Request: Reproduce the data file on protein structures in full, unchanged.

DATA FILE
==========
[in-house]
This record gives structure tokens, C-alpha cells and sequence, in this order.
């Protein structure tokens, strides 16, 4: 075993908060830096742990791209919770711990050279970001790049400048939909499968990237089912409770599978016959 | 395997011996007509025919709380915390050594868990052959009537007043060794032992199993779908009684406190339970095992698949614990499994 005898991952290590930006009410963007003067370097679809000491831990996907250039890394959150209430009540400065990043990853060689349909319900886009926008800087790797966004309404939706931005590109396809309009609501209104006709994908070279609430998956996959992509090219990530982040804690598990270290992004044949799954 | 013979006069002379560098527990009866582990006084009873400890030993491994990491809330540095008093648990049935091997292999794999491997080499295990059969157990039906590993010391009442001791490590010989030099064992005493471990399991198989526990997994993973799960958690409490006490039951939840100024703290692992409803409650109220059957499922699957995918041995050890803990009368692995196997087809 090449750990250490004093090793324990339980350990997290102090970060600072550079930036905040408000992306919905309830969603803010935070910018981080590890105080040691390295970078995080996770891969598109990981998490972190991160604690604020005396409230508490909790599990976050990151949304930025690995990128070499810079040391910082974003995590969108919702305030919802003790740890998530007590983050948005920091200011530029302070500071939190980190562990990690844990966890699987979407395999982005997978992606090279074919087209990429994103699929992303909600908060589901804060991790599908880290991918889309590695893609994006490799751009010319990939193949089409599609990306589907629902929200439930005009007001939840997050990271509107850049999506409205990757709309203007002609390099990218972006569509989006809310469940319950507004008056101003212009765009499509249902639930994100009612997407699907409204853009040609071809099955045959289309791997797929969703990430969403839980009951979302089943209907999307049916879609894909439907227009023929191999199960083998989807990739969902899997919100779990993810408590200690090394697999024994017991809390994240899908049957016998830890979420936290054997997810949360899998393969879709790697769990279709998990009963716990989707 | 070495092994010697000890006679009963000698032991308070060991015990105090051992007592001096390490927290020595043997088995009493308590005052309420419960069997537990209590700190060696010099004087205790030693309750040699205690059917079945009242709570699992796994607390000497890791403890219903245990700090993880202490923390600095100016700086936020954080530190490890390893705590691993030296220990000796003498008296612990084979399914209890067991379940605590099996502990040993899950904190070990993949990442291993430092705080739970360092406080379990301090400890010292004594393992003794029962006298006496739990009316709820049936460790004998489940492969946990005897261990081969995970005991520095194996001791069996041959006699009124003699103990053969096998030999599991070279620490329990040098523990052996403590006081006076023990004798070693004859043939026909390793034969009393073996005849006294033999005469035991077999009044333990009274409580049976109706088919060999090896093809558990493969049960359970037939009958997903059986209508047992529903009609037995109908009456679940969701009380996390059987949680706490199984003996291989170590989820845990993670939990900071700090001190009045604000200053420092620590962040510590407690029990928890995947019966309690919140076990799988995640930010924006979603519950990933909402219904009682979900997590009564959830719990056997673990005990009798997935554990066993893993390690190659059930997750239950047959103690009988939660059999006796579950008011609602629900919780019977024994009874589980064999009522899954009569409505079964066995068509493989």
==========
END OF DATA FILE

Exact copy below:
[in-house]
This record gives structure tokens, C-alpha cells and sequence, in this order.
């Protein structure tokens, strides 16, 4: 075993908060830096742990791209919770711990050279970001790049400048939909499968990237089912409770599978016959 | 395997011996007509025919709380915390050594868990052959009537007043060794032992199993779908009684406190339970095992698949614990499994 005898991952290590930006009410963007003067370097679809000491831990996907250039890394959150209430009540400065990043990853060689349909319900886009926008800087790797966004309404939706931005590109396809309009609501209104006709994908070279609430998956996959992509090219990530982040804690598990270290992004044949799954 | 013979006069002379560098527990009866582990006084009873400890030993491994990491809330540095008093648990049935091997292999794999491997080499295990059969157990039906590993010391009442001791490590010989030099064992005493471990399991198989526990997994993973799960958690409490006490039951939840100024703290692992409803409650109220059957499922699957995918041995050890803990009368692995196997087809 090449750990250490004093090793324990339980350990997290102090970060600072550079930036905040408000992306919905309830969603803010935070910018981080590890105080040691390295970078995080996770891969598109990981998490972190991160604690604020005396409230508490909790599990976050990151949304930025690995990128070499810079040391910082974003995590969108919702305030919802003790740890998530007590983050948005920091200011530029302070500071939190980190562990990690844990966890699987979407395999982005997978992606090279074919087209990429994103699929992303909600908060589901804060991790599908880290991918889309590695893609994006490799751009010319990939193949089409599609990306589907629902929200439930005009007001939840997050990271509107850049999506409205990757709309203007002609390099990218972006569509989006809310469940319950507004008056101003212009765009499509249902639930994100009612997407699907409204853009040609071809099955045959289309791997797929969703990430969403839980009951979302089943209907999307049916879609894909439907227009023929191999199960083998989807990739969902899997919100779990993810408590200690090394697999024994017991809390994240899908049957016998830890979420936290054997997810949360899998393969879709790697769990279709998990009963716990989707 | 070495092994010697000890006679009963000698032991308070060991015990105090051992007592001096390490927290020595043997088995009493308590005052309420419960069997537990209590700190060696010099004087205790030693309750040699205690059917079945009242709570699992796994607390000497890791403890219903245990700090993880202490923390600095100016700086936020954080530190490890390893705590691993030296220990000796003498008296612990084979399914209890067991379940605590099996502990040993899950904190070990993949990442291993430092705080739970360092406080379990301090400890010292004594393992003794029962006298006496739990009316709820049936460790004998489940492969946990005897261990081969995970005991520095194996001791069996041959006699009124003699103990053969096998030999599991070279620490329990040098523990052996403590006081006076023990004798070693004859043939026909390793034969009393073996005849006294033999005469035991077999009044333990009274409580049976109706088919060999090896093809558990493969049960359970037939009958997903059986209508047992529903009609037995109908009456679940969701009380996390059987949680706490199984003996291989170590989820845990993670939990900071700090001190009045604000200053420092620590962040510590407690029990928890995947019966309690919140076990799988995640930010924006979603519950990933909402219904009682979900997590009564959830719990056997673990005990009798997935554990066993893993390690190659059930997750239950047959103690009988939660059999006796579950008011609602629900919780019977024994009874589980064999009522899954009569409505079964066995068509493989």